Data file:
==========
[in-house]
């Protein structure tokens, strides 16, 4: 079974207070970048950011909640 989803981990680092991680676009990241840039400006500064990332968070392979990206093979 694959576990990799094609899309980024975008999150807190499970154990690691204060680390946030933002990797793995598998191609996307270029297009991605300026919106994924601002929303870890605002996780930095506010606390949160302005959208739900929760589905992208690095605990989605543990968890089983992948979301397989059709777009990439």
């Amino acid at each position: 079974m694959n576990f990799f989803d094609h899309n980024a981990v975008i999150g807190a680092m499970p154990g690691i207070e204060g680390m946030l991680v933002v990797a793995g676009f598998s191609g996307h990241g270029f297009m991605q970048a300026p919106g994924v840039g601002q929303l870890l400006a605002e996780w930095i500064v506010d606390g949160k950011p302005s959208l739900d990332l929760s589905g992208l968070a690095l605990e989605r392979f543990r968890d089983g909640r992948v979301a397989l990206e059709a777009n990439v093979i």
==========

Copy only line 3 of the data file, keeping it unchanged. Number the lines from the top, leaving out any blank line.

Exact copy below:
């Amino acid at each position: 079974m694959n576990f990799f989803d094609h899309n980024a981990v975008i999150g807190a680092m499970p154990g690691i207070e204060g680390m946030l991680v933002v990797a793995g676009f598998s191609g996307h990241g270029f297009m991605q970048a300026p919106g994924v840039g601002q929303l870890l400006a605002e996780w930095i500064v506010d606390g949160k950011p302005s959208l739900d990332l929760s589905g992208l968070a690095l605990e989605r392979f543990r968890d089983g909640r992948v979301a397989l990206e059709a777009n990439v093979i």